Archival Collections
Columbia University Archives

Columbia LGBT records, 1961-1990 bulk 1967-1989 

Creator: 
Columbia University. Lesbian, Gay, Bi-Sexual and Transgender Alliance
Phys. Desc: 
8.83 linear feet (8.83 linear feet 8 record cartons 2 document boxes)
Call Number: 
UA#0238
Location: 
Columbia University Archives
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Online information

Biographical Note

Led by Stephen Donaldson, an openly bisexual student, Columbia students banded together to start the Columbia Student Homophile League (SHL, 1967-1970) in 1967. Columbia University was the first university in the country to officially recognize a gay student group. The name of this group has evolved over the years in response to changing views and needs of the LGBT community on campus. In 1970 the group was renamed Gay People at Columbia (GPC, 1970-1985) and was also referred to as Gay People at Columbia-Barnard (GPC-B) between1972-1976. In 1984-85, around the time of co-education at Columbia College, the group merged with Lesbians at Barnard to form Columbia Gay and Lesbian Alliance (CGLA, 1985-1989). In November 1989 CGLA renamed itself Columbia Lesbian Bi-Sexual Gay Coalition (LBGC, 1989-1998) in order to be more inclusive of those who identify as bisexual. In the late 1990s the group adopted the name "Columbia Queer Alliance" (1998-present) as "queer" is considered more inclusive of the whole community.

Scope and Contents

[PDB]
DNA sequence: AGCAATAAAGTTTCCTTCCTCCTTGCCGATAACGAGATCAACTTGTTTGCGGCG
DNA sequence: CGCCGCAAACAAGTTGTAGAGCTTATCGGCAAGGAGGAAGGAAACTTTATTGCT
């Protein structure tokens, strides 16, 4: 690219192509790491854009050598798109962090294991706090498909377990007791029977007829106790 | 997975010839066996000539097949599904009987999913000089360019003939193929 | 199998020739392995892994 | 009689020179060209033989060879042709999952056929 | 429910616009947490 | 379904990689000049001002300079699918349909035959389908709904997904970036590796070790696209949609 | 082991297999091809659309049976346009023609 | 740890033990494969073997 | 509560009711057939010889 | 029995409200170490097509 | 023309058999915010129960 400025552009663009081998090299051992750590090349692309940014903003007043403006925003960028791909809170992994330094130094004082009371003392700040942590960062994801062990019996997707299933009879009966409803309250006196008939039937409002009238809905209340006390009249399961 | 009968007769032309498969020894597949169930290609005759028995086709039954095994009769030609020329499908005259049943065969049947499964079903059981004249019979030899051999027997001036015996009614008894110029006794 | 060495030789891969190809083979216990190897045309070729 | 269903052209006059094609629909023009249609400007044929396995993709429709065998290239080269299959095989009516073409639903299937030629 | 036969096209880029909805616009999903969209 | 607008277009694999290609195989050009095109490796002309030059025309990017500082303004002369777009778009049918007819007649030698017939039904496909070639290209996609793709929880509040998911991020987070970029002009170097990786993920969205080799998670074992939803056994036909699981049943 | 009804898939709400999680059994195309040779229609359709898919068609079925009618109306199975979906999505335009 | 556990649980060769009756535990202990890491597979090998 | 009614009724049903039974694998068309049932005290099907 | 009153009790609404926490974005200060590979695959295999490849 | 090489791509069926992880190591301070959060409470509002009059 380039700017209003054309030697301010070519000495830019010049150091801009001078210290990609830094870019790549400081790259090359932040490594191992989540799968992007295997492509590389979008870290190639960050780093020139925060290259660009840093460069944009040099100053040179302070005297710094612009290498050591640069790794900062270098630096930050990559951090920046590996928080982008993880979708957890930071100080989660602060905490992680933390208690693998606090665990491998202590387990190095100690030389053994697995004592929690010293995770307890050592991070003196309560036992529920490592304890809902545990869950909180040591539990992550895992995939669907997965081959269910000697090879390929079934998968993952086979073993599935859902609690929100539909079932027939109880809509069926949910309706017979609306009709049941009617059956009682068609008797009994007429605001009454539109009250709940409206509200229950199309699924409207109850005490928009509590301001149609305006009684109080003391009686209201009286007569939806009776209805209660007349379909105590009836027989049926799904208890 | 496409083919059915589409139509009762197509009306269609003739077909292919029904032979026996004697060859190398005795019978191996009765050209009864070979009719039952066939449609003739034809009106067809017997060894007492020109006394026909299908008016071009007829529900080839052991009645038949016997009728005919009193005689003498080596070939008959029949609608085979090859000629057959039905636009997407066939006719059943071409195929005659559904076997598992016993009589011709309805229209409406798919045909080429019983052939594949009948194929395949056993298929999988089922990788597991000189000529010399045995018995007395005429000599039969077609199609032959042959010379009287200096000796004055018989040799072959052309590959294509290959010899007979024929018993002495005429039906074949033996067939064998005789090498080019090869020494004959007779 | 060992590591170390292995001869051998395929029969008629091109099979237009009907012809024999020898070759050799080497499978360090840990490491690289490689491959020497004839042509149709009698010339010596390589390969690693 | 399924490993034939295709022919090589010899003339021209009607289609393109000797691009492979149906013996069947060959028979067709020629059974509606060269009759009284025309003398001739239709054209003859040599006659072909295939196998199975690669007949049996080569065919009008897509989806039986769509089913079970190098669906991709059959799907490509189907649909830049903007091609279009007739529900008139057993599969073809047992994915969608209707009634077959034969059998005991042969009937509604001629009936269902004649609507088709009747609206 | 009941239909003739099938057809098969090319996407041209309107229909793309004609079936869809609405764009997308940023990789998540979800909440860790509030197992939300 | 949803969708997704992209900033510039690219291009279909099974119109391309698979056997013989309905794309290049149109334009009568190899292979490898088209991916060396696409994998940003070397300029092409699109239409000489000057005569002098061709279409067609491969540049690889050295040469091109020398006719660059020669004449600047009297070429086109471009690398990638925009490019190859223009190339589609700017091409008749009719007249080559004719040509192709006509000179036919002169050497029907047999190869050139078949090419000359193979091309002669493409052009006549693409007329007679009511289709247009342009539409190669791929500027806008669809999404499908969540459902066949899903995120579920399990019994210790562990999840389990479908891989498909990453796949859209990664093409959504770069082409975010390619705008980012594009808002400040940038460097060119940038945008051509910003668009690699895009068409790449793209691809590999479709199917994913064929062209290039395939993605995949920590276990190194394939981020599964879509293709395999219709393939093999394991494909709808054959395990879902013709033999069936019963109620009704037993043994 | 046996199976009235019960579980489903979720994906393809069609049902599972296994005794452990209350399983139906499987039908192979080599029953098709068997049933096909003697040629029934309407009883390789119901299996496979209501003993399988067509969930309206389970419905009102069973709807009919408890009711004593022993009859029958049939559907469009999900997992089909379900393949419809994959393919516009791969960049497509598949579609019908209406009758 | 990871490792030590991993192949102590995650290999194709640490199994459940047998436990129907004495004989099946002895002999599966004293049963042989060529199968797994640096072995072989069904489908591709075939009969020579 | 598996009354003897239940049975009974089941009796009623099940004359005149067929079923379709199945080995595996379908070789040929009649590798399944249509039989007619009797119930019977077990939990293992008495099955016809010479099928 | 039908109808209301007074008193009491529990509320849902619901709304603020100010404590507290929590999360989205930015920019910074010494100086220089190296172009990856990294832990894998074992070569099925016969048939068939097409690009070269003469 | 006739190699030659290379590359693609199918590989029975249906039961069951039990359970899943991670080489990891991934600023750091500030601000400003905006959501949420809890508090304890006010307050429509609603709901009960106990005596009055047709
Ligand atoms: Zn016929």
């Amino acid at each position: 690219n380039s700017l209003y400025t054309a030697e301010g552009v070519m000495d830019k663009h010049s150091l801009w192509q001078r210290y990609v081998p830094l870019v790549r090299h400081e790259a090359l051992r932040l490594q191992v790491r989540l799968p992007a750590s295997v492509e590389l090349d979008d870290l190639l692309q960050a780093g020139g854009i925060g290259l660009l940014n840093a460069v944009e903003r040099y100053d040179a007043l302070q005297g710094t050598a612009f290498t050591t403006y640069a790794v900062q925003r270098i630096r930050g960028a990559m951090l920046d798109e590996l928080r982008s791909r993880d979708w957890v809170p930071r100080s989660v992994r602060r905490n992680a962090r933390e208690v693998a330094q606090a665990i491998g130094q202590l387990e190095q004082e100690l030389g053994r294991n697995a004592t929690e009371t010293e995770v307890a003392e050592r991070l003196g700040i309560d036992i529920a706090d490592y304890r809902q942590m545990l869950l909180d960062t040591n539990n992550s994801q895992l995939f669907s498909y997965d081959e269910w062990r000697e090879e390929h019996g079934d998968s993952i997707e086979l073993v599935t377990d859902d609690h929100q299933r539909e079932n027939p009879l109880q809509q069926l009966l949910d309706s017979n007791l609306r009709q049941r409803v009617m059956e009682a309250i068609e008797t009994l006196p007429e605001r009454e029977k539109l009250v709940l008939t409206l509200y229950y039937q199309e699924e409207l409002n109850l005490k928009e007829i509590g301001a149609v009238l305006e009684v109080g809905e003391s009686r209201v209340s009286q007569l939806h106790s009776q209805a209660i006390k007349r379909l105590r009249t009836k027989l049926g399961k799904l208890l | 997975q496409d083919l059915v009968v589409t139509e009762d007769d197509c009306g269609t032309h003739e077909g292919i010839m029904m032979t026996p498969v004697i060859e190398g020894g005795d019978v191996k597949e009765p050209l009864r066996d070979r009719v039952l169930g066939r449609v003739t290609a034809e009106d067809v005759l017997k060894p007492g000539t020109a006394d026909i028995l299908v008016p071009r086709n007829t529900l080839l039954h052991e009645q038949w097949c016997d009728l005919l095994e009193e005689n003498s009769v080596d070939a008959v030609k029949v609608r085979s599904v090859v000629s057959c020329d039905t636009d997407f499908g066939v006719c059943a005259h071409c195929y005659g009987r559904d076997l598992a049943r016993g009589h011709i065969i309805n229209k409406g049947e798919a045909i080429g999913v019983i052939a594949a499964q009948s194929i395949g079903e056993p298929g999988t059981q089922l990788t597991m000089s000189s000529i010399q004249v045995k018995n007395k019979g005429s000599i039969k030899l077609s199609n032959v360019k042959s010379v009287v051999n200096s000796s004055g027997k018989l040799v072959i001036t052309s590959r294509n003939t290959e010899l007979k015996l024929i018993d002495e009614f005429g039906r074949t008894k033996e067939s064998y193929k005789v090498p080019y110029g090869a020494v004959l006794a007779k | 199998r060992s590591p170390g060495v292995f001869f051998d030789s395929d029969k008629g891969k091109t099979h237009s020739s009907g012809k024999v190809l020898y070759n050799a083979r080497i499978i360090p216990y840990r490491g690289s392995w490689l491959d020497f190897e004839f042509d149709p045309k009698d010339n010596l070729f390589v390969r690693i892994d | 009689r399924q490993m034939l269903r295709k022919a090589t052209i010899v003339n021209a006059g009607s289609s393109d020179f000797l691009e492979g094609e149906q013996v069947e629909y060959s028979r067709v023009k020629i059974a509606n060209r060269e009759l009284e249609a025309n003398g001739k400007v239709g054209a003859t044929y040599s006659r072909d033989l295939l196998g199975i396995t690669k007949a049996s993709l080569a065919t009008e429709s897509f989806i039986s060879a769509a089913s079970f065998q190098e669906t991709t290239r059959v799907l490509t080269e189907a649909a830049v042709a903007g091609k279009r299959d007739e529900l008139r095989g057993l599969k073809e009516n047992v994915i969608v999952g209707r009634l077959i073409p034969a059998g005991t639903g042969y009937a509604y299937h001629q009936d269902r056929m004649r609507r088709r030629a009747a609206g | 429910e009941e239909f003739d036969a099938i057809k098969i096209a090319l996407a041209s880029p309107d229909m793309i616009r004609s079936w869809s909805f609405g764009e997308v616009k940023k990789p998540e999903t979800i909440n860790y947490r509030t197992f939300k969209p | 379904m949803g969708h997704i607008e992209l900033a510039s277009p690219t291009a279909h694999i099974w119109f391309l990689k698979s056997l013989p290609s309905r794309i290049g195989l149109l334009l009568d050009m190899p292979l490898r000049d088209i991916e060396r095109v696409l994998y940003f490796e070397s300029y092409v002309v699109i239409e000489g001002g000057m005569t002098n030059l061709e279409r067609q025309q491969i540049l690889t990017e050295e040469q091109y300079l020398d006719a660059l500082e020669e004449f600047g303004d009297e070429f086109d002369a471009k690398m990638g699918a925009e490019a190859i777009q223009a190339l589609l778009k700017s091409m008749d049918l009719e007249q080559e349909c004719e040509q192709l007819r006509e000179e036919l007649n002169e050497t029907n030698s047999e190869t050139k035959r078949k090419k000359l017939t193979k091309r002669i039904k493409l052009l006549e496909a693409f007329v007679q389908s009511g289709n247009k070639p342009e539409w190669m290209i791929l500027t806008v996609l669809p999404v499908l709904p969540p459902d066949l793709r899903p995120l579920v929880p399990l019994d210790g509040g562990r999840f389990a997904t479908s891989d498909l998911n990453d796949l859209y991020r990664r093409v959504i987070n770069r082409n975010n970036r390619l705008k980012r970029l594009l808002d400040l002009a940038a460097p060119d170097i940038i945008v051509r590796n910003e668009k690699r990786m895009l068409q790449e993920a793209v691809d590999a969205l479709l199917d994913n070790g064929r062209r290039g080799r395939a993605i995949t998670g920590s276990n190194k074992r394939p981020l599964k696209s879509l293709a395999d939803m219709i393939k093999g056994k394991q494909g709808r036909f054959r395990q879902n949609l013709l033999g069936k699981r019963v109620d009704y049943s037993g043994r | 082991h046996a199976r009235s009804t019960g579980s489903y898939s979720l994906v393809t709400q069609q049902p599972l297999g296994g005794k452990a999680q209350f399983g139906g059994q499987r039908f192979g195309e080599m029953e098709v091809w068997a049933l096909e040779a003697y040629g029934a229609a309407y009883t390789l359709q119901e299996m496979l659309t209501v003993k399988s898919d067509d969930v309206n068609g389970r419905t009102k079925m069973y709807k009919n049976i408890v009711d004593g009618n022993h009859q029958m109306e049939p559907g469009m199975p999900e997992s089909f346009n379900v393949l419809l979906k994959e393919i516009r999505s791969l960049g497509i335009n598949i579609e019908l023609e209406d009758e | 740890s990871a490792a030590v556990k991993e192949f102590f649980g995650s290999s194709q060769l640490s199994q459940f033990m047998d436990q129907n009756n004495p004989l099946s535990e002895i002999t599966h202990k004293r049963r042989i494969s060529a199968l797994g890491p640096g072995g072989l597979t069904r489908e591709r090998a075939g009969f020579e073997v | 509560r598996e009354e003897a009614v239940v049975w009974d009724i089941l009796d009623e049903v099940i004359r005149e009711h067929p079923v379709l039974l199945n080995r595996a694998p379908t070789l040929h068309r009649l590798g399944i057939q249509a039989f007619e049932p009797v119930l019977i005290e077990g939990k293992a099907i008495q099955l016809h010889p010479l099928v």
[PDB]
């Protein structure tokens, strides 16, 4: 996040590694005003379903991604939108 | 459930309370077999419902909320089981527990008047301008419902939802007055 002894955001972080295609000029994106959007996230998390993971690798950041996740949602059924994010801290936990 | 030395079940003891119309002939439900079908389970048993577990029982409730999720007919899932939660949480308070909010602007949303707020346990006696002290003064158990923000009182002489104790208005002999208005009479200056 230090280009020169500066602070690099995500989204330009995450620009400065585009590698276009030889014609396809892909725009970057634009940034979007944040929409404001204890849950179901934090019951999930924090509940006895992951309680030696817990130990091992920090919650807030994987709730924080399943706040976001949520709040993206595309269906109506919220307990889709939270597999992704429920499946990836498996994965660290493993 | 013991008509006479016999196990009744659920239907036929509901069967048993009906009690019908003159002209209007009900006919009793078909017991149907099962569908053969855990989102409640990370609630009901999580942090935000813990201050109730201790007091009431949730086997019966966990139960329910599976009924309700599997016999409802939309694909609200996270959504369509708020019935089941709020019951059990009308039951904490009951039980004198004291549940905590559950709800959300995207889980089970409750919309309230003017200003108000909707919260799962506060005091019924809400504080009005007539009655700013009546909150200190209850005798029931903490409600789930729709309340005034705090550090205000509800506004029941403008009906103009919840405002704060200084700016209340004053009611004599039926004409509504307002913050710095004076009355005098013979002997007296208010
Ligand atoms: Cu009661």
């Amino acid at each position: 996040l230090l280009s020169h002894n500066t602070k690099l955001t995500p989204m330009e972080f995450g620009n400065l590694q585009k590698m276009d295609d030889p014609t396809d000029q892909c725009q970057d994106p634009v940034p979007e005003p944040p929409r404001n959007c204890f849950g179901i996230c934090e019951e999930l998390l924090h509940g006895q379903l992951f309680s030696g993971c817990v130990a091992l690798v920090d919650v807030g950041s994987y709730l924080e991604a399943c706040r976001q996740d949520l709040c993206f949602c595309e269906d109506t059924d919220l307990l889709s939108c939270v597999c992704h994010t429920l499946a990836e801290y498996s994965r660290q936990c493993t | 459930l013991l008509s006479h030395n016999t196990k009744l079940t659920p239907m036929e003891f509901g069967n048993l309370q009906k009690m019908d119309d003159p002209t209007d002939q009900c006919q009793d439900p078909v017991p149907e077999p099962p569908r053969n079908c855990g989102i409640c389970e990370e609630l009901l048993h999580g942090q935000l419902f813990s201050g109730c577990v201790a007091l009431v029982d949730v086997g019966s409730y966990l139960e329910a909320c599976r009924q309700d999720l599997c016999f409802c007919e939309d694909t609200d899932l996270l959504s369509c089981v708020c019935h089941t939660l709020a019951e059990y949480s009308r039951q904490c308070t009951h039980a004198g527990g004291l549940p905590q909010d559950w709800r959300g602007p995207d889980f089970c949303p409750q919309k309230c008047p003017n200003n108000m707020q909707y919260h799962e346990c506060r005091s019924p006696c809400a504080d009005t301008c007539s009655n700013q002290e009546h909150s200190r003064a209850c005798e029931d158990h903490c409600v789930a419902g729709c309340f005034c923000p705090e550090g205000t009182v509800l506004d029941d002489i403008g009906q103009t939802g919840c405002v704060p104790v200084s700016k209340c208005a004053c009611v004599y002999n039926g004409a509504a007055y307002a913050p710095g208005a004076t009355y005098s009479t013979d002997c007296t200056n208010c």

The collection consists of newspaper clippings, publications, correspondence, memos, meeting minutes, and promotional material related to the activities and interests of Columbia's LGBT student groups. It also contains some syllabi, reading material on homosexuality, financial statements, surveys, and a few photographs. This collection extensively documents the activities of Columbia's nationally and internationally recognized LGBT student groups from the establishment of the Student Homophile League in 1967 through 1990. The collection offers insight into gay life at Columbia University and includes extensive correspondence containing frequent requests for information about making social contacts in the gay community and from researchers of all ages looking for assistance with their projects on topics related to homosexuality. Through collected subject files, the collection also documents gay life on other university campuses in the 1970s. Lastly, the contents of this collection also bear witness to the rise of queer studies in university curricula via syllabi and readings from the "gay study group" in the 1980s.